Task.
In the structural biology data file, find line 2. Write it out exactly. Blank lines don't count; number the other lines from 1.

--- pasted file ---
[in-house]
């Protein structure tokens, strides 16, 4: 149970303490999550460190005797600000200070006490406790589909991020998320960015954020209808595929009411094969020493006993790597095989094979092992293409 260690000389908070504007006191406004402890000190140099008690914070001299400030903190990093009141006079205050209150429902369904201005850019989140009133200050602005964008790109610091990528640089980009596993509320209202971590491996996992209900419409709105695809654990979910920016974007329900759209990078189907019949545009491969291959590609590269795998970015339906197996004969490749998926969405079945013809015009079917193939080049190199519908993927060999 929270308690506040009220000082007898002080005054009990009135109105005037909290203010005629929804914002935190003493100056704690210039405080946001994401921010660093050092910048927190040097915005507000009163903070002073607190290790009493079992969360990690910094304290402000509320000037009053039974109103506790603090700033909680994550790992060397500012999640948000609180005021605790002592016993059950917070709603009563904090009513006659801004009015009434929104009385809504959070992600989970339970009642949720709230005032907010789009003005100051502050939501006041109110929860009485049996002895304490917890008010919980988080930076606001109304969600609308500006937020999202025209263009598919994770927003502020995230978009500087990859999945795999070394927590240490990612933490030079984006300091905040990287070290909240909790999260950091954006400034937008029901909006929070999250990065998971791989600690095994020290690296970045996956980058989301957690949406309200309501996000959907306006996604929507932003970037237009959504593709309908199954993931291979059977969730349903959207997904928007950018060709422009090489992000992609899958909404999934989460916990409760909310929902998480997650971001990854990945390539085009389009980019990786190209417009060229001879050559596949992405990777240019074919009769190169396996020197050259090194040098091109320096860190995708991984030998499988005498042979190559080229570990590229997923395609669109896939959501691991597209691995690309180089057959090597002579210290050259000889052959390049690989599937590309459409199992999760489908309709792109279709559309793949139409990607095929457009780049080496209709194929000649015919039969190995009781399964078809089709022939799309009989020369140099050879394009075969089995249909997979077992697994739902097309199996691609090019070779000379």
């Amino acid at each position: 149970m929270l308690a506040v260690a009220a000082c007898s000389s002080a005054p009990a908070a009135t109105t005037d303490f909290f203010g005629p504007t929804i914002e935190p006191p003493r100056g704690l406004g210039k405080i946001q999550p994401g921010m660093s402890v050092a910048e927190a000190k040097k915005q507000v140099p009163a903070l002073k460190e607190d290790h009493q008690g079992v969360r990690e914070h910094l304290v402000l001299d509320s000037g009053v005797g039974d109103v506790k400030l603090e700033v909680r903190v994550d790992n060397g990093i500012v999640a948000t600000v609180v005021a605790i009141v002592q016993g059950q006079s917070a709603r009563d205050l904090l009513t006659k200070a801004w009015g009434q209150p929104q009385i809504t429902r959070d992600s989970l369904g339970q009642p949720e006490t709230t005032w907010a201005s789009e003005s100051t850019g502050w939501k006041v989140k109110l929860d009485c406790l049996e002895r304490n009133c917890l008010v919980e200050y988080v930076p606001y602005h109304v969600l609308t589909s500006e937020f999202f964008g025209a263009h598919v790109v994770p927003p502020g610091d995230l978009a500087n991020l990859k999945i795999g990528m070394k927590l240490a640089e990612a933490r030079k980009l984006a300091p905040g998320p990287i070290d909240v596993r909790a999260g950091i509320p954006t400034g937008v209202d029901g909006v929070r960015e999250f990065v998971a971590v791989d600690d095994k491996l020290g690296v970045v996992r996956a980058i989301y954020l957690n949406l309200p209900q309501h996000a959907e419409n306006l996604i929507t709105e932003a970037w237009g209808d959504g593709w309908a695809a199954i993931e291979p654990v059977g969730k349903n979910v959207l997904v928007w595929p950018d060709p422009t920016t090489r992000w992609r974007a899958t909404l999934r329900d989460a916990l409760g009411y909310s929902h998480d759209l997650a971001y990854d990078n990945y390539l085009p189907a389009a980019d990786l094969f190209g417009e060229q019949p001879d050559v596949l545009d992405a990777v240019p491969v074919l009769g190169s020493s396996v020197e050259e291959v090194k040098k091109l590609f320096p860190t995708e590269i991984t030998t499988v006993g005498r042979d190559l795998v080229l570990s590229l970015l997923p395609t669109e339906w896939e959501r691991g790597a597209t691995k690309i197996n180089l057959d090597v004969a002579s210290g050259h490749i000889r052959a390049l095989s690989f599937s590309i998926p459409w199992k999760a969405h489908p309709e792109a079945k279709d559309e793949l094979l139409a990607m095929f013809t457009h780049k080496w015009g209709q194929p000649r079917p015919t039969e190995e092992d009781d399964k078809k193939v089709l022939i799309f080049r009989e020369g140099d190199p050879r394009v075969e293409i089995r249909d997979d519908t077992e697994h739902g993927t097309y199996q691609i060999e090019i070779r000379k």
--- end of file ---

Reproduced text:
């Protein structure tokens, strides 16, 4: 149970303490999550460190005797600000200070006490406790589909991020998320960015954020209808595929009411094969020493006993790597095989094979092992293409 260690000389908070504007006191406004402890000190140099008690914070001299400030903190990093009141006079205050209150429902369904201005850019989140009133200050602005964008790109610091990528640089980009596993509320209202971590491996996992209900419409709105695809654990979910920016974007329900759209990078189907019949545009491969291959590609590269795998970015339906197996004969490749998926969405079945013809015009079917193939080049190199519908993927060999 929270308690506040009220000082007898002080005054009990009135109105005037909290203010005629929804914002935190003493100056704690210039405080946001994401921010660093050092910048927190040097915005507000009163903070002073607190290790009493079992969360990690910094304290402000509320000037009053039974109103506790603090700033909680994550790992060397500012999640948000609180005021605790002592016993059950917070709603009563904090009513006659801004009015009434929104009385809504959070992600989970339970009642949720709230005032907010789009003005100051502050939501006041109110929860009485049996002895304490917890008010919980988080930076606001109304969600609308500006937020999202025209263009598919994770927003502020995230978009500087990859999945795999070394927590240490990612933490030079984006300091905040990287070290909240909790999260950091954006400034937008029901909006929070999250990065998971791989600690095994020290690296970045996956980058989301957690949406309200309501996000959907306006996604929507932003970037237009959504593709309908199954993931291979059977969730349903959207997904928007950018060709422009090489992000992609899958909404999934989460916990409760909310929902998480997650971001990854990945390539085009389009980019990786190209417009060229001879050559596949992405990777240019074919009769190169396996020197050259090194040098091109320096860190995708991984030998499988005498042979190559080229570990590229997923395609669109896939959501691991597209691995690309180089057959090597002579210290050259000889052959390049690989599937590309459409199992999760489908309709792109279709559309793949139409990607095929457009780049080496209709194929000649015919039969190995009781399964078809089709022939799309009989020369140099050879394009075969089995249909997979077992697994739902097309199996691609090019070779000379």